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Veterans Law

Sleep Apnea Secondary to Asthma VA Disability Benefits

Zachary Stolz

June 25, 2020

Updated: November 20, 2023

profile of man using nebulizer to treat asthma or sleep apnea

What is Asthma?

Asthma, also called bronchial asthma, is a condition in which an individual’s airways narrow and swell and produce extra mucus, thereby making breathing difficult.  For some individuals, asthma is a minor health issue.  Yet for others, asthma may interfere with daily activities and lead to life-threatening consequences.  Although asthma symptoms tend to vary, the most common ones include the following:

  • Shortness of breath
  • Chest tightness or pain
  • Trouble sleeping caused by shortness of breath, coughing, or wheezing
  • A whistling or wheezing sound when exhaling
  • Coughing or wheezing attacks that are worsened by a respiratory virus, such as a cold or the flu

For some individuals, asthma symptoms may flare up in certain situations including:

  • Exercise-induced asthma – symptoms triggered by physical exercise, which may be worse when the air is cold and dry
  • Occupational asthma – triggered by workplace irritants such as chemical fumes, gases, or dust
  • Allergy-induced asthma – triggered by airborne substances, such as pollen, mold spores, cockroach waste or particles of skin and dried saliva shed by pets (i.e., pet dander)

While there is no way to prevent asthma, there are ways to monitor the condition.  Specifically, individuals may take medication as prescribed by their doctors and using an inhaler as necessary.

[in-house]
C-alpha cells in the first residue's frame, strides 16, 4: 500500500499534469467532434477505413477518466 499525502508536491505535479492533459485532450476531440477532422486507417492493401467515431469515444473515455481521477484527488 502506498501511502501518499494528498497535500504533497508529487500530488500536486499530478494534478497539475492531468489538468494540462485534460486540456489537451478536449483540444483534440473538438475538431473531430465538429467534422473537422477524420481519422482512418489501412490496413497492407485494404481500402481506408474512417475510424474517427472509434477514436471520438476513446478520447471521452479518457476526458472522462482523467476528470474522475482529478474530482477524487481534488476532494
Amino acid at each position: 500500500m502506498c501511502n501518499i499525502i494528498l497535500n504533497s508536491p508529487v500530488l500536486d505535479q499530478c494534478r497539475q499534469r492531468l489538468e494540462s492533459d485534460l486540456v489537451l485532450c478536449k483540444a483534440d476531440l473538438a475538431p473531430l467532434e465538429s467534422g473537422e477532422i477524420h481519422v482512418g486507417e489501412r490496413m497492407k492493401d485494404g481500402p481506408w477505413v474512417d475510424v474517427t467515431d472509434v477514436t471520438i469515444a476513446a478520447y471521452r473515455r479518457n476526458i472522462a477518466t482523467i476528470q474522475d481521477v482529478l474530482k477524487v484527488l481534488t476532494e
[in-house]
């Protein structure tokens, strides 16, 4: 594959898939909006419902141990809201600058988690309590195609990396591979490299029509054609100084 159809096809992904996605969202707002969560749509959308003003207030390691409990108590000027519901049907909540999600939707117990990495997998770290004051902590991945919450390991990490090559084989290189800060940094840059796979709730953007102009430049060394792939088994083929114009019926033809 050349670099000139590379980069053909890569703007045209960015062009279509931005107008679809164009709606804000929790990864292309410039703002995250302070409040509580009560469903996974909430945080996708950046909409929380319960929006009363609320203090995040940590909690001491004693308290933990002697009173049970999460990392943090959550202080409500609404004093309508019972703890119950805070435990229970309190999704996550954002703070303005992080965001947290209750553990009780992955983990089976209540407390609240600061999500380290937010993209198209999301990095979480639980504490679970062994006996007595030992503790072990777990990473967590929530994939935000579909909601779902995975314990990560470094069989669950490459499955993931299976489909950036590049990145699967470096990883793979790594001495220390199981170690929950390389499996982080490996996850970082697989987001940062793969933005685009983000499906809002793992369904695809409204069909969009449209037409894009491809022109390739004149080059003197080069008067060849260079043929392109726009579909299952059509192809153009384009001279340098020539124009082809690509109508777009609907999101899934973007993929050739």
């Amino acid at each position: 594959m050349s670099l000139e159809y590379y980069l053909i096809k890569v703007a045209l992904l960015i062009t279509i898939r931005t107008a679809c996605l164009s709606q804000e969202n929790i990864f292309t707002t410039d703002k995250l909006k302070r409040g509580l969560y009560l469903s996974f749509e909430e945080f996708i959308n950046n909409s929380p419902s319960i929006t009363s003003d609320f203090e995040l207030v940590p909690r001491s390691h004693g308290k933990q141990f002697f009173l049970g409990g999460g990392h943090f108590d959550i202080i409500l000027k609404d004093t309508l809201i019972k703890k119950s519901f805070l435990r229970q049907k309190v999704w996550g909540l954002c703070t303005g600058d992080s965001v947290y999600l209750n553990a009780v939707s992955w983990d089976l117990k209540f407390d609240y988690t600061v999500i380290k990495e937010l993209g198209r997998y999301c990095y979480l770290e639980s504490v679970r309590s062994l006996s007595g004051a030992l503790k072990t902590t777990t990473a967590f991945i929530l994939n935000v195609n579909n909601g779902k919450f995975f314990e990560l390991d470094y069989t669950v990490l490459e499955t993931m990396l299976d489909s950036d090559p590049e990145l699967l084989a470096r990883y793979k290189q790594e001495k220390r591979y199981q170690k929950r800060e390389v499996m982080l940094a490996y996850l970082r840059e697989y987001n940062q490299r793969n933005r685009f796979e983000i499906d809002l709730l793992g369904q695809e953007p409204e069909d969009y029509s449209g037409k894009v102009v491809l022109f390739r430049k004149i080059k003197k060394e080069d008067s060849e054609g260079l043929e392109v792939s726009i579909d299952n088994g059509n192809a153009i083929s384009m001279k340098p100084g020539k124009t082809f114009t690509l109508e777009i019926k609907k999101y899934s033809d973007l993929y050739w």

Service Connection for Asthma

In most cases, veterans seeking service connection for asthma on a direct basis must show evidence of the following: (1) a current medical diagnosis of asthma; (2) an in-service event, injury, or illness; and (3) a medical nexus linking the veteran’s asthma to the in-service event.  However, veterans may also pursue service connection for asthma on a presumptive basis under 38 CFR § 3.317.  VA created this presumption for Gulf War veterans who were returning from service in the Southwest Asia theater of operations and experiencing unexplained illness and symptoms.  The presumption includes medically unexplained chronic multisymptom illnesses (MUCMIs), undiagnosed illnesses, and certain infectious diseases.

Veterans may argue that asthma is a MUCMI under this regulation.  MUCMIs are diagnosed conditions without a conclusive pathophysiology or etiology that is characterized by clusters of symptoms.  Again, MUCMIs are medically unexplained; however, VA lists, among others, the following possible exposures:

  • Oil well fires
  • Depleted uranium
  • Sand, dust, and particulates

Health effects from exposure to these environmental hazards may produce asthma or related respiratory conditions.  As such, veterans may connect these exposures to their asthma in order to qualify for service connection under the Gulf War presumption.

Asthma VA Disability Claims and Ratings

What is Sleep Apnea?

Sleep apnea is a potentially serious sleep disorder in which a person’s breathing is repeatedly interrupted during the course of the night.  There are three main types of sleep apnea, including the following:

  • Obstructive Sleep Apnea – the most common form of sleep apnea; occurs when the throat muscles intermittently relax and back your airway during sleep
  • Central Sleep Apnea – occurs when your brain does not send proper signals to the muscles that control breathing
  • Complex (Mixed) Sleep Apnea Syndrome – occurs when someone has both obstructive sleep apnea and central sleep apnea